9am-5pm 5 days a week support via phone and email
Access to latest health and safety guidance
One point of contact for all swimming enquiries. No need to contact the pool, instructors or transport provider separately
Reward system for all pupils achieving the National Curriculum standards
Termly data reports showing progress against the National Curriculum requirements.
New National Curriculum ‘Dry’ Activity cards to support schools in supporting awareness of water safety before and during lessons.
Booking of all instructors & lifeguards, pool hire and transport arrangements
One termly invoice for all swimming related costs
A Quality Assurance Officer will visit pools on a regular basis to monitor standards of teaching and support consistency.
Access to top up and additional swimming sessions
Inclusive training for school Governors on their role in supporting School Swimming
One2One qualified instruction available for pupils with specific needs
For schools who follow the National Curriculum (NC), Physical Education is a statutory subject, and within this, swimming must be provided for all children so that they can meet the statutory requirements by the end of Key Stage 2. When parents request a place for their child at a school, they agree to the ‘terms and conditions’ presented by the school and to follow the curriculum set by the school. Even where a school does not follow the NC, if they present a curriculum stating that swimming will be undertaken, that is what parents are agreeing to accept. Having entered into this agreement, it is not acceptable to attempt to withdraw a pupil from curriculum lessons.
Whilst many schools provide information about the school curriculum on their websites or in prospectuses and newsletters, Edsential encourages and will support with advice on providing more formal PE policies, setting out exactly what parents should expect. Without such written and communicated documentation the school will find it more difficult to defend their position. The section “How much swimming” on page 7 of this document discusses the value of the school swimming experience, beyond simply reaching or passing a given ability level.
It is not difficult to explain why a parent is unable to withdraw a child from swimming lessons on a purely educational and social development basis, but the discussion does become more difficult when the school is asking for financial contributions towards the cost of the sessions. Where this is used as an argument, schools need to stress that the contribution is towards the transport element of the session, and not the swimming lesson itself. If the situation does arise from known financial problems (e.g. areas of high unemployment, recent loss of employment by a member of the family, more than one sibling requiring additional finance etc..), the school should consider supporting the additional costs until such time that the contribution can be resumed.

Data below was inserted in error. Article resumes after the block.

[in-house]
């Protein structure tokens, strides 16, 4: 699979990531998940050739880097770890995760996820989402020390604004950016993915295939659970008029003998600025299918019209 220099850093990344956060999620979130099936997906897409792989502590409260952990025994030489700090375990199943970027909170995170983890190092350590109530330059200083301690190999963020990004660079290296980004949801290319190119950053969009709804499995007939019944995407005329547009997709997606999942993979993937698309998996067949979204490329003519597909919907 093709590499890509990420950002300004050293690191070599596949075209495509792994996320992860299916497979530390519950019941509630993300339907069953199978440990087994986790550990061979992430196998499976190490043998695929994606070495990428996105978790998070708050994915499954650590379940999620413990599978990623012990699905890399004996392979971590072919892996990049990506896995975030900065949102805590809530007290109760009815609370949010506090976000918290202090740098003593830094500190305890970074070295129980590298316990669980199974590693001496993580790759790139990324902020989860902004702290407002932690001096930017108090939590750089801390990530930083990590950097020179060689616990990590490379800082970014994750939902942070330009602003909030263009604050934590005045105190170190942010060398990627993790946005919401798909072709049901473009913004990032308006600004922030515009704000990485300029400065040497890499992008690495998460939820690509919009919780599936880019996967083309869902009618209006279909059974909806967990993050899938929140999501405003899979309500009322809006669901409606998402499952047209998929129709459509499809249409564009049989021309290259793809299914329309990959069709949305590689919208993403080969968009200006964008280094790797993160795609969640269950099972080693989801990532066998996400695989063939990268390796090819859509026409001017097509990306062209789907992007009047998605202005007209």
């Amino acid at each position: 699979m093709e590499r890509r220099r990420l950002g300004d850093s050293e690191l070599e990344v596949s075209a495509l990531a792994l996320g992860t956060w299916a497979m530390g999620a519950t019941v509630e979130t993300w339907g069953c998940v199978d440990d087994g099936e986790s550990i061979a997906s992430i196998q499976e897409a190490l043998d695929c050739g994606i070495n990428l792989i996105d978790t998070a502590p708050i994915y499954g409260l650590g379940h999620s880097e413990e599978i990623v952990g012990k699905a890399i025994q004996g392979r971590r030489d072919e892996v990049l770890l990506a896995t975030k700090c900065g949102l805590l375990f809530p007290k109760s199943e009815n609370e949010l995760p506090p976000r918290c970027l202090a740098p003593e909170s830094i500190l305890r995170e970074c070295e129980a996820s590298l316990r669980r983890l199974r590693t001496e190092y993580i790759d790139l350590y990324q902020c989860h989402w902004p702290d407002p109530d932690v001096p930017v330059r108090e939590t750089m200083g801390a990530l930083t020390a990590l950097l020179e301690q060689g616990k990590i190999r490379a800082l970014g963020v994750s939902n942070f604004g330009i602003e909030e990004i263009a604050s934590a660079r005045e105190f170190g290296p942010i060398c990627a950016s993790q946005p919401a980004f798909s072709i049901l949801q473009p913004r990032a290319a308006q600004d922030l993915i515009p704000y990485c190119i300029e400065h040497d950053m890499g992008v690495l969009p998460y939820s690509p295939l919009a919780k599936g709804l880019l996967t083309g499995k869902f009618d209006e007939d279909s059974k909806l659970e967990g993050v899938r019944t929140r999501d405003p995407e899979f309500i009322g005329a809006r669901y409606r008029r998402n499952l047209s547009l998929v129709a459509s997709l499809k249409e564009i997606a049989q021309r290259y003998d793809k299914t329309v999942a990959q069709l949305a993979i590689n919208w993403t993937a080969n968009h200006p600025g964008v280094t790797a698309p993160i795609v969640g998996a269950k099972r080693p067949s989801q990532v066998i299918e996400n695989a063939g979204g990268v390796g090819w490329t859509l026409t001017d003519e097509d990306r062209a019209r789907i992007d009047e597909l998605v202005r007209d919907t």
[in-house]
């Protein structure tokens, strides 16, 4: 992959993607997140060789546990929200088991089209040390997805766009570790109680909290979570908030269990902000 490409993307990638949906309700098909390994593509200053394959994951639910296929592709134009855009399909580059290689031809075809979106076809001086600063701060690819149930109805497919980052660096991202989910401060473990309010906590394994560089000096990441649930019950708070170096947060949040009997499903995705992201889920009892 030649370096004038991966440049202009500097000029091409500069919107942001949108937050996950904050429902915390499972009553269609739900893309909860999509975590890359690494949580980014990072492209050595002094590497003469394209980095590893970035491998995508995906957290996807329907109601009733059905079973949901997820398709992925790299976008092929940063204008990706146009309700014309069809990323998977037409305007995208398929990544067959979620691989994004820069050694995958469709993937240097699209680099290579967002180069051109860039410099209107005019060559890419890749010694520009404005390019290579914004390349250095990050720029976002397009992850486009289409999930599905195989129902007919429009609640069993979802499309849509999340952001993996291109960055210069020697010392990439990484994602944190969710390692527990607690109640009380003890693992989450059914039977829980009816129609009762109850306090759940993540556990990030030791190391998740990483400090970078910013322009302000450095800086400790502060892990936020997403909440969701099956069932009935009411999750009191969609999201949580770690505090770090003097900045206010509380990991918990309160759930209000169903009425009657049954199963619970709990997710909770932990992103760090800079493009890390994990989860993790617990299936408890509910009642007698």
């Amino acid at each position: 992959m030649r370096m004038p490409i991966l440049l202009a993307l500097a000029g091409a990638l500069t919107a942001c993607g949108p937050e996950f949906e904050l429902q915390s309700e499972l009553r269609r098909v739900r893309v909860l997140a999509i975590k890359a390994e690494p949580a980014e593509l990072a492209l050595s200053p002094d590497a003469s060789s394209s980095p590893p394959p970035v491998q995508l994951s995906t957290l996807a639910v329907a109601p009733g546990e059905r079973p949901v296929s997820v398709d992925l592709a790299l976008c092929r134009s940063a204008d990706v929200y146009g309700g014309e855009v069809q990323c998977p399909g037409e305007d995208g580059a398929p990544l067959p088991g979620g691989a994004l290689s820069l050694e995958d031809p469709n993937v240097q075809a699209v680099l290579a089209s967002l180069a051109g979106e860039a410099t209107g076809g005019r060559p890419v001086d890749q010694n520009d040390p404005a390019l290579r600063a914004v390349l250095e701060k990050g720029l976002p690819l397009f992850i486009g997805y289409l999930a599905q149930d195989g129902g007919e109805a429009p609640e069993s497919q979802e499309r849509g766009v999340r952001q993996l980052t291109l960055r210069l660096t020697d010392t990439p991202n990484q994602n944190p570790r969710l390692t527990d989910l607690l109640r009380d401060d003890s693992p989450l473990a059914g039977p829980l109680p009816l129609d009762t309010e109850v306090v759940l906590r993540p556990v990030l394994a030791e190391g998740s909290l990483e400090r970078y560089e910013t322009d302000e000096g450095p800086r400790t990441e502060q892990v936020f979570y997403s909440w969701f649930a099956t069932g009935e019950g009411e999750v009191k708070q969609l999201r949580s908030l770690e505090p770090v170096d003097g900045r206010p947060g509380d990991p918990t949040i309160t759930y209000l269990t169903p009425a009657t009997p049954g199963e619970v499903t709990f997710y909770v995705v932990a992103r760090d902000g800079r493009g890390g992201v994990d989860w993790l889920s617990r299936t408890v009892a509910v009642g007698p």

This is a sensitive discussion and should be handled discreetly by the school. Objections of this type are not frequent. Parental complaints of any sort in relation to school swimming should be tackled as soon as possible to avoid other parents becoming aware of concerns and swelling the feeling of discontent. Pupils not able to swim, due to temporary medical conditions or forgetting kit, should always be taken to the pool, not left back at school, and given alternative tasks linked to the swimming lesson. They can for example:
The decision as to whether pupils should wear swimming goggles during a school swimming lesson, should come about through a risk assessment of the lesson, taking into account the length of the lesson, the ability of the pupils, the task to be undertaken, etc. The outcome of this process should be agreed between the swimming teaching staff and the school, and will take into account any school policy. Most Edsential school swimming lessons are 25 minutes (water time), and given this it is generally not deemed to be necessary for pupils to wear goggles.
Concerns arise for the swimming teacher when:
Wearing of goggles may be appropriate when:
Dependent on the outcomes of the various scenarios outlined above, ultimately the decision regarding the wearing of goggles rests with the swimming teacher in discussion with the school. A parent should be made aware of this.